Maternal and child health in sub-Saharan Africa within the context of a health system intervention

Research output: PhD ThesisPhd-Thesis - Research and graduation internal


Progress in reducing maternal and child mortality has been made globally since the United Nations Millennium Development Goals (MDGs) were defined in 2001 and were succeeded by the Sustainable Development Goals (SDGs) in 2015. Still, maternal and child mortality remain unacceptably high in sub-Saharan Africa (SSA), showing, showing that current programmes are not effective enough. Without novel approaches it is hence unlikely that SDG 3.1 (reduced maternal mortality to less than 70 per 100,000 live births) and SDG 3.2 (reduced child mortality to less than 25 per 1,000 live births) will be achieved by 2030. Moreover, it has only recently been recognized that the SDGs won’t be achieved without a holistic approach that includes the private sector.
The aim of this thesis was to presents data on how a public-private health system intervention (HIF programme), targeting both the demand and supply sides of the health system, may contribute to improving maternal and child health in sub-Saharan Africa. This health system intervention consisted of providing voluntary health insurance covering primary and secondary healthcare, combined with improving the quality of healthcare facilities. The results of four observational studies and one cost-effectiveness study were described in this thesis.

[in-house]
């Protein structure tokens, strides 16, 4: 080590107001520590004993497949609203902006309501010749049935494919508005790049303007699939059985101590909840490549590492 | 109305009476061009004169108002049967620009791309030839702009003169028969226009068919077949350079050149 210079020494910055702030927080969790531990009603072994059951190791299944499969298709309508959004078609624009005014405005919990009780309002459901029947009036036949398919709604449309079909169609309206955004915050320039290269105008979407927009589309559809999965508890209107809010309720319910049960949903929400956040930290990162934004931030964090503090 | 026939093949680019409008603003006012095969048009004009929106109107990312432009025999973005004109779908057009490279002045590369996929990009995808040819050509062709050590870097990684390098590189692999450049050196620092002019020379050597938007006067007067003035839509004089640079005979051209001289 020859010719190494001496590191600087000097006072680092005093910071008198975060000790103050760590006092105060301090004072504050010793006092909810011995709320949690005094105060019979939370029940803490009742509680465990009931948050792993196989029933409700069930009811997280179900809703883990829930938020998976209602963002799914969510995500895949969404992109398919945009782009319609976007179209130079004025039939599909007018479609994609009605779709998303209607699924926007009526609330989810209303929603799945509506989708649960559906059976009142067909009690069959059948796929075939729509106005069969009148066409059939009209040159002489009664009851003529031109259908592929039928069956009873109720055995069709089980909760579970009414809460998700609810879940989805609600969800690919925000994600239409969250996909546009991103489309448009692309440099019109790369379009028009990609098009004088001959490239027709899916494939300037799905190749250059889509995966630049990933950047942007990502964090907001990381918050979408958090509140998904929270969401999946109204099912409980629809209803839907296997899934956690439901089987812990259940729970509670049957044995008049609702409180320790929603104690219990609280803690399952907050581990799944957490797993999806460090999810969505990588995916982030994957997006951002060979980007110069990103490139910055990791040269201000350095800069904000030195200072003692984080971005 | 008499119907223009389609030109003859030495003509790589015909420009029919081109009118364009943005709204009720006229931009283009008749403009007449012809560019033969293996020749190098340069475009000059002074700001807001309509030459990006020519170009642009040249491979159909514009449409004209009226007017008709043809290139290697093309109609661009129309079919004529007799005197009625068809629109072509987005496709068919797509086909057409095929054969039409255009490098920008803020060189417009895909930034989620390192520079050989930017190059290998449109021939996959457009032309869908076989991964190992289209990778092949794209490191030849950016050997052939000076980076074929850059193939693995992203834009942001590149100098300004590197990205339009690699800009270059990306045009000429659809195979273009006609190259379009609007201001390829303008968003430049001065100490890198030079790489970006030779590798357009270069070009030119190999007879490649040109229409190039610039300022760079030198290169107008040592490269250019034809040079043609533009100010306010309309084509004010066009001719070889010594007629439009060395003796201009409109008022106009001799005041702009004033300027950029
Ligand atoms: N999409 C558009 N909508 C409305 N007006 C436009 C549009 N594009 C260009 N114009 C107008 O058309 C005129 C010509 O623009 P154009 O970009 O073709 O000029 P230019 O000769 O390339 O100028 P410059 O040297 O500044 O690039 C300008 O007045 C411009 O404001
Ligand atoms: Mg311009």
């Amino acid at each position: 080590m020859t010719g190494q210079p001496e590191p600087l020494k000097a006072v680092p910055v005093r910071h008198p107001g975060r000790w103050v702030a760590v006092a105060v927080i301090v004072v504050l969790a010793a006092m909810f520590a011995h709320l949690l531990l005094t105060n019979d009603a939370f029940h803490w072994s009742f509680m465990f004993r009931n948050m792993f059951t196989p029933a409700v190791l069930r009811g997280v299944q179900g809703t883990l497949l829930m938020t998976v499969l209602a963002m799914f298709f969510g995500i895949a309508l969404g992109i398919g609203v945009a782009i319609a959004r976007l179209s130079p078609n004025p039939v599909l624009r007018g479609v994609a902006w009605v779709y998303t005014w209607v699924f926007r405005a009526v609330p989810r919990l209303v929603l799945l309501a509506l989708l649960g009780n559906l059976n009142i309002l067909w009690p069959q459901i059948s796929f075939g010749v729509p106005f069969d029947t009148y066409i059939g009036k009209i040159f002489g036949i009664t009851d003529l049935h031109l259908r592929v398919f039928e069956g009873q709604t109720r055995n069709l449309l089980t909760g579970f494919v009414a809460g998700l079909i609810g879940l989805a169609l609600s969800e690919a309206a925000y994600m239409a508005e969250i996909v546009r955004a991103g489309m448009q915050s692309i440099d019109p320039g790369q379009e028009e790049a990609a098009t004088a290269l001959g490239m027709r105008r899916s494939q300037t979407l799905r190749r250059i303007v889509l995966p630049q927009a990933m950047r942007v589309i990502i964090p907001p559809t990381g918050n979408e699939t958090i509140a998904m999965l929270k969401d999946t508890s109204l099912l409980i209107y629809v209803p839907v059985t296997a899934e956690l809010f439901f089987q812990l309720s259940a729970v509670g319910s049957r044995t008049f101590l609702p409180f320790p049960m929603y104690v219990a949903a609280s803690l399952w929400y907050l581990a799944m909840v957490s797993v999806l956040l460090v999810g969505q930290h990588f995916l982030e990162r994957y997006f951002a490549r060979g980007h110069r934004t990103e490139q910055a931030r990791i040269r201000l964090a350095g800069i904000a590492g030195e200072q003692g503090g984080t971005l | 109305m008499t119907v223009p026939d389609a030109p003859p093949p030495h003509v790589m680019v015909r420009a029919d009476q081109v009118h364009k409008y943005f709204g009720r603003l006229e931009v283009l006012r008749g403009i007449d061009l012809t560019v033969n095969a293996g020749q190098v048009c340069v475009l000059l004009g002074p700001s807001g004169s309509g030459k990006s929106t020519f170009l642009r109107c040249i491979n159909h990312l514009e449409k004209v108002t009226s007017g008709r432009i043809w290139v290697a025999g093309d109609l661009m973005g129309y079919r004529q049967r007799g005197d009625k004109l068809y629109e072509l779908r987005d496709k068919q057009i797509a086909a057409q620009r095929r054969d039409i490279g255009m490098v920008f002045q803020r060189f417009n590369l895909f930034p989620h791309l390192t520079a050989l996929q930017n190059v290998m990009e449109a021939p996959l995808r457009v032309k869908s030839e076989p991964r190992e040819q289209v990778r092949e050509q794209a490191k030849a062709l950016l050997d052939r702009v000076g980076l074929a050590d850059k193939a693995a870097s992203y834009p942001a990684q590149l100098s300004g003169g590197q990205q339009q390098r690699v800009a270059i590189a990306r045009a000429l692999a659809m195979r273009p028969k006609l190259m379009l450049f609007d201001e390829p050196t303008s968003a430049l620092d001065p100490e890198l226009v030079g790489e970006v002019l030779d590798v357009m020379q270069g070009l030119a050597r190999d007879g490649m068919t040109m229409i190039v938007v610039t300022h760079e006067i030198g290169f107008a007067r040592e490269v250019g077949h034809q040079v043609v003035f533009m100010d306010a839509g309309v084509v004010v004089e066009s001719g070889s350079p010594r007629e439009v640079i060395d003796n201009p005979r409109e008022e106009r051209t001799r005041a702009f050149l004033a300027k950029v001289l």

Original languageEnglish
QualificationDoctor of Philosophy
Awarding Institution
  • Other
  • Boele van Hensbroek, M., Supervisor
  • Pradhan, M.P., Supervisor
  • Schultsz, Constance, Co-supervisor, External person
Award date20 Dec 2019
Publication statusPublished - 2019

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